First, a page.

Rabies is a viral disease of the nervous system that is nearly 100% fatal, if left untreated. It is transmitted by bites from an infected animal. Rabies in humans in the United States is extremely rare, but rabies causes thousands of deaths each year worldwide.
The vast majority of cases reported to the Centers for Disease Control and Prevention (CDC) each year occur in animals like raccoons, skunks, bats and foxes. In 2017, Tennessee had 36 rabies cases:
- Bat (10)
- Cat (1)
- Dog (1)
- Fox (2)
- Raccoon (5)
- Skunk (17)
Tennessee and Knox County laws require all dogs and cats 3 months of age and older to be vaccinated against rabies. Vaccinations should be kept up-to-date throughout your pet’s life.
Preventing Rabies in Animals
- Visit your veterinarian with your pet on a regular basis and keep rabies vaccinations up-to-date for all cats, dogs and ferrets (For information on our annual rabies vaccinations clinics, click here.)
- Maintain control of your pets by keeping cats and ferrets indoors and keeping dogs under direct supervision when outside
- Spay or neuter your pets to help reduce the number of unwanted pets that may not be properly cared for or vaccinated properly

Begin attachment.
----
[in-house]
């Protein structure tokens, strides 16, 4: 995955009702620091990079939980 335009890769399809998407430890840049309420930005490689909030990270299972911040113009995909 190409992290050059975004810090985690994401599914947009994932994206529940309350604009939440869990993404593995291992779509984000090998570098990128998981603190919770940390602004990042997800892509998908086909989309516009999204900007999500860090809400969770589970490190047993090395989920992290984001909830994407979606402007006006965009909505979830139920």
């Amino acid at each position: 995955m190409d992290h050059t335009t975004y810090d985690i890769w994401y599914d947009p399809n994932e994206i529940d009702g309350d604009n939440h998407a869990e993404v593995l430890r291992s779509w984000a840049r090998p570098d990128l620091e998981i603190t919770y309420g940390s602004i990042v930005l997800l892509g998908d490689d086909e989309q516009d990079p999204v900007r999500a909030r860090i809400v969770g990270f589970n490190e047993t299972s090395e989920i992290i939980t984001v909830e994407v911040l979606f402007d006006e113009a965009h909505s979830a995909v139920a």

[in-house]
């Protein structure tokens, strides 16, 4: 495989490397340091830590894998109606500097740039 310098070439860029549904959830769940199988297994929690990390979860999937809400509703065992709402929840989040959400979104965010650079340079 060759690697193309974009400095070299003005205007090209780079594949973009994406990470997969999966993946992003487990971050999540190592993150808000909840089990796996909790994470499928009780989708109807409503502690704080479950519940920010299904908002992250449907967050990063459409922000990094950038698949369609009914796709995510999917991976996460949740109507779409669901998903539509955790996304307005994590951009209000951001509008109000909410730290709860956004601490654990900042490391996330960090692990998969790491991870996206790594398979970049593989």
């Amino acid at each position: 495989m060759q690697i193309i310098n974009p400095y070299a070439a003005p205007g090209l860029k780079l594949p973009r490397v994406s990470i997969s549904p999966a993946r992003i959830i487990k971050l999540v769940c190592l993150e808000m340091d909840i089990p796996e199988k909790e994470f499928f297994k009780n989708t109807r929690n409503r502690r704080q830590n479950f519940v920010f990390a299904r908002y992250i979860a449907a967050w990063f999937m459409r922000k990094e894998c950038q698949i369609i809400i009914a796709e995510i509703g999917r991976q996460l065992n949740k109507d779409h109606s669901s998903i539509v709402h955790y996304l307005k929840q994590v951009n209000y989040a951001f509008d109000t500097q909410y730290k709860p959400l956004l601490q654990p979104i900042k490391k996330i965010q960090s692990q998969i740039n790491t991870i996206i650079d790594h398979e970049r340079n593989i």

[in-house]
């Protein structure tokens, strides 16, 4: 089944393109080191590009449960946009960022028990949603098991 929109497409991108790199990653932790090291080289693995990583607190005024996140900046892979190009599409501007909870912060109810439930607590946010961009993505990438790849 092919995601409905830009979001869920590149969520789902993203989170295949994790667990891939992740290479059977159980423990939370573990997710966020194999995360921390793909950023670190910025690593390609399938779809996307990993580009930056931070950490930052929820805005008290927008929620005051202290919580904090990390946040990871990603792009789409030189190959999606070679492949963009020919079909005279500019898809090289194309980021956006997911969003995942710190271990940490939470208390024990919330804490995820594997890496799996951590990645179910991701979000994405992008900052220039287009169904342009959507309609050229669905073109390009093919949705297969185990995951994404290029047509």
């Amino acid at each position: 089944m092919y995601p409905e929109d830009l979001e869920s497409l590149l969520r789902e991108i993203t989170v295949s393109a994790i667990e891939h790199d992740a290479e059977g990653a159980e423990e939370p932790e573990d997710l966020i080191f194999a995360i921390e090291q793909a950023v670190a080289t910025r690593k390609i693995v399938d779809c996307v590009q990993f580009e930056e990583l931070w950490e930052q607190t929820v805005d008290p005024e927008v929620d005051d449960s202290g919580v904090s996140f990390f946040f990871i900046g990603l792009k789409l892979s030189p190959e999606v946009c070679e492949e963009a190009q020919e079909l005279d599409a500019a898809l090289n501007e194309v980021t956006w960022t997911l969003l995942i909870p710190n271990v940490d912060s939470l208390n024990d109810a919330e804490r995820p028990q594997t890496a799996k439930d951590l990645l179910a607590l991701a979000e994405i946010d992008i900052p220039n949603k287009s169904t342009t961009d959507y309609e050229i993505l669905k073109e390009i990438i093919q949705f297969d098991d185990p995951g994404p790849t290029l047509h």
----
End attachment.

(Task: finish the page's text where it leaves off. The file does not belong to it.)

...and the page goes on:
- Call animal control to remove all stray animals from your neighborhood since these animals might not be vaccinated
What to Do If Bitten
Rabies in humans is 100% preventable with prompt medical attention.
- If bitten by a wild or domestic animal, or get fresh saliva from the animal into a wound or scratch, immediately wash the wound with soap and water for five minutes and promptly seek medical attention. If symptoms of rabies begin to develop, survival is rare.
- If bitten by a pet, or normal/healthy dog or cat, that animal should be confined and observed for 10 days, and any illness that occurs during confinement should be evaluated by a veterinarian and reported to the health department. Do not attempt to capture an animal you suspect has rabies. Notify your local health department or animal control.
Rabies Information for Healthcare Providers and Veterinarians
- For post-exposure prophylaxis (PEP) information click here
- For clinical information about the disease click here
- For information about what to do with an animal that has bitten a person click here
Providers and veterinarians must report possible human rabies exposure immediately. Contact the Knox County Health Department (KCHD) at 865- 215-5093 or the Tennessee Department of Health at 615-741-7247 and ask to speak to the epidemiologist on call.